A new report from U.S. Department of Energy confirms suspicions that the second tunnel at Hanford’s PUREX plant is at risk of collapse. That finding increases the urgency for Energy to quickly identify and implement a plan to stabilize both PUREX tunnels.
The report, as required by the Washington Department of Ecology’s recent enforcement order, examined the design of PUREX Tunnel No. 2 and found it is structurally deficient by almost every measure. The report also looked at Tunnel No. 1, and found that it, too, is structurally substandard. That became clear on May 9 when a portion of its roof collapsed.
“This makes it clear that the second tunnel may also pose a risk to human health and the environment,” said Alex Smith, Nuclear Waste Program manager for the Department of Ecology. “We took quick action in response to the Tunnel No. 1 collapse because of the potential for additional structural failures. We’re closely monitoring the situation to make sure Energy finds an effective solution.”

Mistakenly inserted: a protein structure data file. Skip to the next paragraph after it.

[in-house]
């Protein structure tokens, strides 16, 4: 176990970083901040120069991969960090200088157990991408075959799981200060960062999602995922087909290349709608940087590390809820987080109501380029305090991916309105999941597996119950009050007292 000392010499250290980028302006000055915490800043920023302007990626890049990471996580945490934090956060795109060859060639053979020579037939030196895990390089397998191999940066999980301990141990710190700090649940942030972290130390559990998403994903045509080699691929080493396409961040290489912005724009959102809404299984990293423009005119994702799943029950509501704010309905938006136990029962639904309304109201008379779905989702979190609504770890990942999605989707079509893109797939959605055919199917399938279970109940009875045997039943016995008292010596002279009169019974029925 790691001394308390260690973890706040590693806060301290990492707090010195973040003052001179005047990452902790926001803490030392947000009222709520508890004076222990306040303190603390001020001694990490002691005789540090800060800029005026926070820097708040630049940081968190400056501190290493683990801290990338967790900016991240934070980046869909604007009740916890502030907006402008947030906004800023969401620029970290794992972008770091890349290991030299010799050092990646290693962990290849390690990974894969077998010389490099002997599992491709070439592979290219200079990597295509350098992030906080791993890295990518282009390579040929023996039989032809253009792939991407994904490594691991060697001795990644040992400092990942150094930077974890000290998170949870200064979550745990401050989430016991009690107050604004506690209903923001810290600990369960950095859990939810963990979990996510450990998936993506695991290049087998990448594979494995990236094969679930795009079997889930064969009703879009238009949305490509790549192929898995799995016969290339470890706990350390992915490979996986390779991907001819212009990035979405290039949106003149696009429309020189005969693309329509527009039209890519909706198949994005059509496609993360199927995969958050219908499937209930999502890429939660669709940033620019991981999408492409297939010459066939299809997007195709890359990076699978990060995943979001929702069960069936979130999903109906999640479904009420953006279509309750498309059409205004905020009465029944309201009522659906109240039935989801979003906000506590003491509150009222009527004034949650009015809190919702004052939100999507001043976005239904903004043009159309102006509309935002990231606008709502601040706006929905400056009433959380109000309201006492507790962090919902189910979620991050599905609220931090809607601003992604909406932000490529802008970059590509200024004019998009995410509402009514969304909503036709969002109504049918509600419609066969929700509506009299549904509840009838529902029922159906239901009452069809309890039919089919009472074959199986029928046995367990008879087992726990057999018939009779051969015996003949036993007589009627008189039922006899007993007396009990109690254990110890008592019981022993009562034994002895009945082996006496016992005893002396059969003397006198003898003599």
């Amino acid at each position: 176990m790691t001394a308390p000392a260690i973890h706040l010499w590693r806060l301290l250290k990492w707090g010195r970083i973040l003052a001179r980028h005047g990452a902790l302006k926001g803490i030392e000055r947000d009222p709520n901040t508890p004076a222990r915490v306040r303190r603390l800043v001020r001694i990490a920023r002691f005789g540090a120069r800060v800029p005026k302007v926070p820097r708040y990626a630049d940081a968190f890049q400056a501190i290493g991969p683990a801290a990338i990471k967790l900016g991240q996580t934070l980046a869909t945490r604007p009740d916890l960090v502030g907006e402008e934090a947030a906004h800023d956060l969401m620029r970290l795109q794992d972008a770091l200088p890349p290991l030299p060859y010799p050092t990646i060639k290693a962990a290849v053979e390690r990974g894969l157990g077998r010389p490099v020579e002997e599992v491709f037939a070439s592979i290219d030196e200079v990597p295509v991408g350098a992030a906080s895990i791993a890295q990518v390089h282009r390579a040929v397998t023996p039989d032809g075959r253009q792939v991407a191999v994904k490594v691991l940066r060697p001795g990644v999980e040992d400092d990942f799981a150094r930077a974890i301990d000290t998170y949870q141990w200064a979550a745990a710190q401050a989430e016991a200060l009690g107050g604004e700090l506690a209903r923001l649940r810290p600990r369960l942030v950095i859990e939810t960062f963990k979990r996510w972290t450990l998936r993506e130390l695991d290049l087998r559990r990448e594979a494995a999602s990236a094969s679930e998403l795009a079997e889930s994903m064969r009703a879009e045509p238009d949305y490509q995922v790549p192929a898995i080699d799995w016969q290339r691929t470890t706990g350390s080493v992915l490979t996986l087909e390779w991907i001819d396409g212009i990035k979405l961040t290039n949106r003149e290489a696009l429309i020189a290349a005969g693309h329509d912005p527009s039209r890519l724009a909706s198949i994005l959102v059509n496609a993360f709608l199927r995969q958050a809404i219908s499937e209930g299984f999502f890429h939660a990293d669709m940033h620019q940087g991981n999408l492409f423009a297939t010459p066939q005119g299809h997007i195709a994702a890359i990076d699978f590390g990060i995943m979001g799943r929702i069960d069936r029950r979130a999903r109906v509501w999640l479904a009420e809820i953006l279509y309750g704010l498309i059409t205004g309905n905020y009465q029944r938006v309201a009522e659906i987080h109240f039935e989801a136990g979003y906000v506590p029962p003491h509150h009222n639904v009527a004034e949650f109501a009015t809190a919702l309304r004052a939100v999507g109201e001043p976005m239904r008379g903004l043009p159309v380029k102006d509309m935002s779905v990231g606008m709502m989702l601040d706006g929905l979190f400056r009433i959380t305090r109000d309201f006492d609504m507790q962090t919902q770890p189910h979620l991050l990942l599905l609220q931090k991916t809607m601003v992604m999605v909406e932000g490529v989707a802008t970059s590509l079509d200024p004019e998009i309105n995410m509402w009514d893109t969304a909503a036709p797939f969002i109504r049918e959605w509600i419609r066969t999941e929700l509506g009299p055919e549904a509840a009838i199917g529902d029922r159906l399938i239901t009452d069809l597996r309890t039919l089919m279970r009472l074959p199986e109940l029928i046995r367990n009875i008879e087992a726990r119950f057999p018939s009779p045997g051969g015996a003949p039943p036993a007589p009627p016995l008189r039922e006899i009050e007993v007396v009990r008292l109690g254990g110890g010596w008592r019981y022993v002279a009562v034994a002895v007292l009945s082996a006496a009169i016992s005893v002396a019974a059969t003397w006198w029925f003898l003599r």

The report’s analysis is based on tunnel design specifications and does not include physical inspection or testing of actual tunnel conditions. For the next step, Ecology’s order requires Energy to submit a plan by Aug. 1 to, on an interim basis, stabilize the tunnels and the waste in them. Energy then has until Oct. 1 to submit a permit modification that demonstrates how it will ensure that the tunnels can safely store radioactive and dangerous wastes until the final cleanup and closure of the tunnels.
“We’re overseeing Energy’s response to the situation as it searches for solutions,” Smith said. “We reviewed and approved their proposal to inject grout (a form of cement) into Tunnel No. 1 as a way to stabilize the tunnel and the waste in it, and we’ll work with Energy to ensure that it finds a safe, workable strategy for Tunnel No. 2.”